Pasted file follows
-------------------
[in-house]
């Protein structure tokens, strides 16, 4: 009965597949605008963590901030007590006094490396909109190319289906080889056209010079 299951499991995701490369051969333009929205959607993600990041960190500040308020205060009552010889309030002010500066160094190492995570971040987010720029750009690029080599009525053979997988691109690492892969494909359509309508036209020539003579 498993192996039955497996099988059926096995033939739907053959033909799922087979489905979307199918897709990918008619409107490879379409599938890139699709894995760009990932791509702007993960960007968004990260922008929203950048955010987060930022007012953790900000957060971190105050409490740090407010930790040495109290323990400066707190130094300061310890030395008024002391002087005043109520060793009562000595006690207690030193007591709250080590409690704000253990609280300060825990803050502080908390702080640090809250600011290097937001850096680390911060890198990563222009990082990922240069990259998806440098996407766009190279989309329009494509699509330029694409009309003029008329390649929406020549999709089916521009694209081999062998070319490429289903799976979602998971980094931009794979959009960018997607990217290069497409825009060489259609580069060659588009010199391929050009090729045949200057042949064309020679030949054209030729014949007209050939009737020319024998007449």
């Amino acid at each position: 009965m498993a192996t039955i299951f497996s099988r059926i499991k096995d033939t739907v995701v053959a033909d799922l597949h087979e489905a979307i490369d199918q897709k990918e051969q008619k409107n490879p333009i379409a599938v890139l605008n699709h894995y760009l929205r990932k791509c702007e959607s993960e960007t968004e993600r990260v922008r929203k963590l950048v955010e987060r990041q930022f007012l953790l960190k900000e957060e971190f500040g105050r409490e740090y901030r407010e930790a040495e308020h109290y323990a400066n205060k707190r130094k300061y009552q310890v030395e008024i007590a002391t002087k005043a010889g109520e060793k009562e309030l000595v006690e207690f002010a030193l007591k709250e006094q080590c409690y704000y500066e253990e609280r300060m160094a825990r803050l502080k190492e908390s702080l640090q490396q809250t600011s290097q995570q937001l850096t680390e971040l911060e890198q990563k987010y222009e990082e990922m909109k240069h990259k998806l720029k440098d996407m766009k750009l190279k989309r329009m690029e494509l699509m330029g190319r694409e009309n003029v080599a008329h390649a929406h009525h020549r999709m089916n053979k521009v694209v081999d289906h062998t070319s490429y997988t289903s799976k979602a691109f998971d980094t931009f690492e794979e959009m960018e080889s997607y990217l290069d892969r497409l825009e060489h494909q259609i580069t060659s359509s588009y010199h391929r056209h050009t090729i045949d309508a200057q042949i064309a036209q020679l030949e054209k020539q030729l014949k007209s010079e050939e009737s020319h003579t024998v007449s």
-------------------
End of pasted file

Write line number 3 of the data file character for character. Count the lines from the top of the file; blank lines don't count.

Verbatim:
């Amino acid at each position: 009965m498993a192996t039955i299951f497996s099988r059926i499991k096995d033939t739907v995701v053959a033909d799922l597949h087979e489905a979307i490369d199918q897709k990918e051969q008619k409107n490879p333009i379409a599938v890139l605008n699709h894995y760009l929205r990932k791509c702007e959607s993960e960007t968004e993600r990260v922008r929203k963590l950048v955010e987060r990041q930022f007012l953790l960190k900000e957060e971190f500040g105050r409490e740090y901030r407010e930790a040495e308020h109290y323990a400066n205060k707190r130094k300061y009552q310890v030395e008024i007590a002391t002087k005043a010889g109520e060793k009562e309030l000595v006690e207690f002010a030193l007591k709250e006094q080590c409690y704000y500066e253990e609280r300060m160094a825990r803050l502080k190492e908390s702080l640090q490396q809250t600011s290097q995570q937001l850096t680390e971040l911060e890198q990563k987010y222009e990082e990922m909109k240069h990259k998806l720029k440098d996407m766009k750009l190279k989309r329009m690029e494509l699509m330029g190319r694409e009309n003029v080599a008329h390649a929406h009525h020549r999709m089916n053979k521009v694209v081999d289906h062998t070319s490429y997988t289903s799976k979602a691109f998971d980094t931009f690492e794979e959009m960018e080889s997607y990217l290069d892969r497409l825009e060489h494909q259609i580069t060659s359509s588009y010199h391929r056209h050009t090729i045949d309508a200057q042949i064309a036209q020679l030949e054209k020539q030729l014949k007209s010079e050939e009737s020319h003579t024998v007449s």